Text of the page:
The Doha-based Taliban negotiators have become disconnected from the Taliban field commander and military leaders. Therefore, it is highly unlikely that these Taliban negotiators will be able to deliver on any long-term commitment to significantly reduce violence or maintain a ceasefire. These negotiators know that any such public commitment to peace would cause an irreparable fragmentation of the Taliban movement, an outcome that the Doha-based Taliban want to avoid at all costs.
And while Afghanistan is no stranger to tragedy, the cutting of U.S. troops by the Trump Administration does not help the situation. It comes at an inopportune time, during a very crucial and tenuous stage in Afghanistan. The country is likely at a tipping point. Unfortunately, the troop reductions appear not to be rooted in any military assessment, but rather based on political partisanship. It will, among other things, embolden the Taliban to give less effort towards any progress at the negotiation table. In addition, the troop reduction further rewards the Pakistani military’s nurturing of extremist groups that play a key role in destabilizing the region in accordance with Pakistan’s geo-strategic aims.
As a result of Pakistan’s double game in the region, several trends can be expected over the coming months.
Firstly, the level of violence and attacks by the Taliban will likely increase in urban areas. This will occur regardless of the alleged commitments that the Taliban has made in Doha. It is likely that ISIS-K will falsely claim “responsibility” for any mass-casualty attacks in urban centers in Afghanistan.
With Pakistan’s approval, the Taliban (though perhaps not publicly) as a tactical step may declare that they are cutting their ties with Al-Qaeda. The Pakistani army or the Taliban may even share actionable intelligence with the U.S. As a result, a few high-ranking Al-Qaeda members might be killed or captured inside Afghanistan. Pakistan’s activities may even lead U.S. officials to believe that Pakistan has now become a reliable counterterrorism partner in the region and thus should be given a greater say on U.S.-Afghan policy. By the time the new team in Washington D.C. sees through the double game, crucial time will have elapsed and crucial U.S. leverage over Pakistan will have disappeared. We have witnessed this cycle now for two decades. It is a key lesson not yet learned by some policymakers in Washington, D.C.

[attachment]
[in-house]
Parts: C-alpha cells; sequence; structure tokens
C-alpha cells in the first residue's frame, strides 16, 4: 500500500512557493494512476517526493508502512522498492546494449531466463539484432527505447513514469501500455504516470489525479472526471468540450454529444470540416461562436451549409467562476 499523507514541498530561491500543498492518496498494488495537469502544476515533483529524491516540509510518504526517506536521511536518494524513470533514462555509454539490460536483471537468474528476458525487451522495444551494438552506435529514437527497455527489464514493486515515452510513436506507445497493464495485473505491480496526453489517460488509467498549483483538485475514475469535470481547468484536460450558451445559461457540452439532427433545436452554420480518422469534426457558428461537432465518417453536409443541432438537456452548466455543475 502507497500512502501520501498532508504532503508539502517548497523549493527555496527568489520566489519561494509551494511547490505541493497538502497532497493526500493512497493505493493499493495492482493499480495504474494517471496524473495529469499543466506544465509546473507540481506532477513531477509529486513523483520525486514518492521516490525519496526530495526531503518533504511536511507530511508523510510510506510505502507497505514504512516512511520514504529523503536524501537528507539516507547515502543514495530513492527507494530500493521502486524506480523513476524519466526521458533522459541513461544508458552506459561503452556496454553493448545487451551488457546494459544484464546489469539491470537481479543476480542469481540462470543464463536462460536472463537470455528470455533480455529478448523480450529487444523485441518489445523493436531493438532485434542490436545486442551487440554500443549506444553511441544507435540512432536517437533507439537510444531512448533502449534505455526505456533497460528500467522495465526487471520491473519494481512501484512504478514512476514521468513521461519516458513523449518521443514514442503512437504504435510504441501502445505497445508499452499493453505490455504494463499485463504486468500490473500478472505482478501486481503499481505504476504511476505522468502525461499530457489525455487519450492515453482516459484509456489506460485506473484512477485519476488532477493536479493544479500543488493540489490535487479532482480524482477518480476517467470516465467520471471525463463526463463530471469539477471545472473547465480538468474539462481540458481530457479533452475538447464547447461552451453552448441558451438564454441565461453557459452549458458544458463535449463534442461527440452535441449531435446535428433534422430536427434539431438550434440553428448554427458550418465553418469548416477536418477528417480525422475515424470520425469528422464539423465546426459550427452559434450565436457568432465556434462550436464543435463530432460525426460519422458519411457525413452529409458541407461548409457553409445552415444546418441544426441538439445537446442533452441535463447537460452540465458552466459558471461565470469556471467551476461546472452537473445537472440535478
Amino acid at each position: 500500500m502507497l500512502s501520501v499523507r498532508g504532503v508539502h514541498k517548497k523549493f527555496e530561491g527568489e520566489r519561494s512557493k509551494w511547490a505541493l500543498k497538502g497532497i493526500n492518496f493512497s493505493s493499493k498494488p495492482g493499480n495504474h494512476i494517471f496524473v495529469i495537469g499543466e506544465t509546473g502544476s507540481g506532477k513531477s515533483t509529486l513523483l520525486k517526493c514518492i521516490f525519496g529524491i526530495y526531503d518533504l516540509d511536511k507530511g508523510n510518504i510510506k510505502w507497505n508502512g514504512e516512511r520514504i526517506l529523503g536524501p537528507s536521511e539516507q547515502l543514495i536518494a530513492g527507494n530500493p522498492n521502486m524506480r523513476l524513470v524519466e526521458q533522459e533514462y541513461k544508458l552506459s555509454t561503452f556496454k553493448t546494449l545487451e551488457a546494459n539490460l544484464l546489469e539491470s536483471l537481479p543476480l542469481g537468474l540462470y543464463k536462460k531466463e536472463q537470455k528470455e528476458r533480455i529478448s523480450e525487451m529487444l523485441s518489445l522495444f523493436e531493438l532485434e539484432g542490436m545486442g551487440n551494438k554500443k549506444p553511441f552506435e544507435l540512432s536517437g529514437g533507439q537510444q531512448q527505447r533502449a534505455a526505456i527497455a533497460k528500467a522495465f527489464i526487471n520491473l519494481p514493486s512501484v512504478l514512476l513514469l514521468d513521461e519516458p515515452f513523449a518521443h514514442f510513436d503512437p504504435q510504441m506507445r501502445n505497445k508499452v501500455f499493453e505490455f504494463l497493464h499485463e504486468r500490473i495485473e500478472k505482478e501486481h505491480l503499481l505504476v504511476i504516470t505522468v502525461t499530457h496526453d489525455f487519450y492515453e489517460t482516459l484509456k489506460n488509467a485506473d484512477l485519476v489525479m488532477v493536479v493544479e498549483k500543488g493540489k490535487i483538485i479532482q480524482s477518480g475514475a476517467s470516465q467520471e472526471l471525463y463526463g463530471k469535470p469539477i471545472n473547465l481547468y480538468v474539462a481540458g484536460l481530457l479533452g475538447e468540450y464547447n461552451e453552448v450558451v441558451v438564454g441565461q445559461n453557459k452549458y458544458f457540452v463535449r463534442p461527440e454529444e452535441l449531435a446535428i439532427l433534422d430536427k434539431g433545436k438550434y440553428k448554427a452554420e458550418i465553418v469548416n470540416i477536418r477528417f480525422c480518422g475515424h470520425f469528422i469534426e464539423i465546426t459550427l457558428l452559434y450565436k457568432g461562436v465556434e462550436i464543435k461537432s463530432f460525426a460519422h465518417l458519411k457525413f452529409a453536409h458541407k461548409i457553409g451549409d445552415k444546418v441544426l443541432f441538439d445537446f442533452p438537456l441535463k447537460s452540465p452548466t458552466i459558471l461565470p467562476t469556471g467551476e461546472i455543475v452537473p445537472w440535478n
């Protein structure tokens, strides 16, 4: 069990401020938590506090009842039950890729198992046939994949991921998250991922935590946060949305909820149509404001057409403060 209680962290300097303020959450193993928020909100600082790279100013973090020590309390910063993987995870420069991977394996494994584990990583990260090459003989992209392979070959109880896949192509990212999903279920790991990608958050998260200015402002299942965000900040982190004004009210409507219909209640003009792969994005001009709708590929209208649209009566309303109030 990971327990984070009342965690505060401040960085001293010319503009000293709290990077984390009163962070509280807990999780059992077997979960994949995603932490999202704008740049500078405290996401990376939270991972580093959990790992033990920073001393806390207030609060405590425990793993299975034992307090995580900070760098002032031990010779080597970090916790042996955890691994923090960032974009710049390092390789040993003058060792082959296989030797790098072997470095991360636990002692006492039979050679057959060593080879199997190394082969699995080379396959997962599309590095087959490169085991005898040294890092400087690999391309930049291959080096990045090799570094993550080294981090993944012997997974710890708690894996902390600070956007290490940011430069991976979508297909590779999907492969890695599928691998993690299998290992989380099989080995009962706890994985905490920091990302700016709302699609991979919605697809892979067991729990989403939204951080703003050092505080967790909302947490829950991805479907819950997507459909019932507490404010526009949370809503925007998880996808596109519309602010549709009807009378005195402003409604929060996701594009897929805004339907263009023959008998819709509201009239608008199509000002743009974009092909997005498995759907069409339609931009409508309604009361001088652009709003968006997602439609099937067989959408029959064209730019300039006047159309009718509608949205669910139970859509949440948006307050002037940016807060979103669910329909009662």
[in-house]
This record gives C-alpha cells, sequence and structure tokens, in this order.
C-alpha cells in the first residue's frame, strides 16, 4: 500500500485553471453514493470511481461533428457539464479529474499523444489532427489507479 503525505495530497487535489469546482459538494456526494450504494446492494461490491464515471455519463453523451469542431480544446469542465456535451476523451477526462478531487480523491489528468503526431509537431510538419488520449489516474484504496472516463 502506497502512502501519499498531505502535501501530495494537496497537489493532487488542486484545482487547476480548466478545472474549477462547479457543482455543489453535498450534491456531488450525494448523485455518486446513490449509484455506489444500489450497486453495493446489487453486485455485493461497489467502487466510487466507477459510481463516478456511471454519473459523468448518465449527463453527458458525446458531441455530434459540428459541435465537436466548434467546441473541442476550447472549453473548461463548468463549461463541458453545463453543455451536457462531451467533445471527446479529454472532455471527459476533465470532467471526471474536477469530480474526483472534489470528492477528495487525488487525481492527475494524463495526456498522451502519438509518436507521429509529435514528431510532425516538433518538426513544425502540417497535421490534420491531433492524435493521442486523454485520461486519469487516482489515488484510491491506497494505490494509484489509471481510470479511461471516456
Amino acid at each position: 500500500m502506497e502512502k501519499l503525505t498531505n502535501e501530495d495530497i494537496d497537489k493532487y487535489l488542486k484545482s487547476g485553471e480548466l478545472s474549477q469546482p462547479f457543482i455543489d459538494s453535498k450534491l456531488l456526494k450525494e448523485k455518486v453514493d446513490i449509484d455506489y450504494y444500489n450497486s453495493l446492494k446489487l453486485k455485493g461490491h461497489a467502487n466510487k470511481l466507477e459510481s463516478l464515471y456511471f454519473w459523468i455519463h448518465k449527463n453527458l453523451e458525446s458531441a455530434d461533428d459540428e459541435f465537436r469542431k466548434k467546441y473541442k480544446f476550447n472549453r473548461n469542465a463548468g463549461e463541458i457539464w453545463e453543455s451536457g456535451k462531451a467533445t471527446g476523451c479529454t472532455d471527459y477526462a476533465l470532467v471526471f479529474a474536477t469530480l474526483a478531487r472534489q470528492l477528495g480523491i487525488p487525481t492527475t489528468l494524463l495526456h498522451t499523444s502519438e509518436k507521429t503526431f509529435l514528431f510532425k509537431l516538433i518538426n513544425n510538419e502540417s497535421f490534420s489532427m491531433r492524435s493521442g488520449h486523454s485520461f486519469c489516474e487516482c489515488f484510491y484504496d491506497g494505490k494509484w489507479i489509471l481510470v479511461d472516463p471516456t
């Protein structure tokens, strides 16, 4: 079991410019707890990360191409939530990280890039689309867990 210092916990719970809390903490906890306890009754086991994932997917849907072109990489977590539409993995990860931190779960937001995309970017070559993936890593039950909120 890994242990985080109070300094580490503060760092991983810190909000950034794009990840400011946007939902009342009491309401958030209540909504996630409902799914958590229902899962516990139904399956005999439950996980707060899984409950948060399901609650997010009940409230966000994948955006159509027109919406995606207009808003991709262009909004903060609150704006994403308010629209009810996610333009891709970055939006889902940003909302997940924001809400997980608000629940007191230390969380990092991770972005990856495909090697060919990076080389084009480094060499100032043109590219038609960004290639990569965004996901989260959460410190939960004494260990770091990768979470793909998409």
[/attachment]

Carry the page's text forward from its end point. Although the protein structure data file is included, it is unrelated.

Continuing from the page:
Should President Ghani refuse a new power-sharing arrangement with the Taliban, Biden will most likely conclude that Afghanistan is not worth additional U.S. blood and treasure. Biden, however, may believe that the U.S. needs to maintain a counterterrorism force in the region. This may mean that the U.S. relocates its bases from Afghanistan to Pakistan, and utilizes special forces and drones from bases in Pakistan to counter threats in Afghanistan.
I suspect the Taliban will see such a move as a major signal that the U.S. does not see them, but only Al-Qaeda, as an enemy. Therefore, the Taliban will be emboldened to increase their attacks and to win the war on the battlefield rather than continue any form of negotiations. Unfortunately, the U.S. administration will increasingly see this latest round of instability in Afghanistan as purely an internal Afghan matter, and an issue that only Afghans need to be involved in resolving, even if it means the Taliban take over and reintroduce their draconian measures contrary to any human rights and democratic norms.
Should all the above occur, the conflict in Afghanistan will continue, Pakistan will have an even bigger veto on internal Afghan matters and Afghanistan will be dragged into an even deeper cycle of conflict. This conflict will likely play out in a Syria-like proxy war that will involve the Taliban, Afghan Security Forces, ISIS-K and numerous terror groups that are currently on the State Department Foreign Terrorist Organization list.
These scenarios are made all the more possible by president elect Biden’s views, expressed during a Democratic presidential debate earlier this year. He stated, “With regards to Afghanistan, I was totally against the whole notion of nation building…. There’s no possibility to unite that country, no possibility at all of making it a whole country. But it is possible to see they’re not able to launch more attacks.”
Peace and stability will occur neither via Islamabad nor via the Taliban’s Quetta Shura. The road to Afghan peace and stability is through ensuring that moderate political leaders in Afghanistan, the ones that have social capital with their constituencies in various parts of Afghanistan, are empowered in the peace process.
Rahmatullah Nabil is an Afghan politician and former head of the National Directorate of Security in Afghanistan, the country’s main intelligence agency, and was a presidential Candidate in the 2019 Election.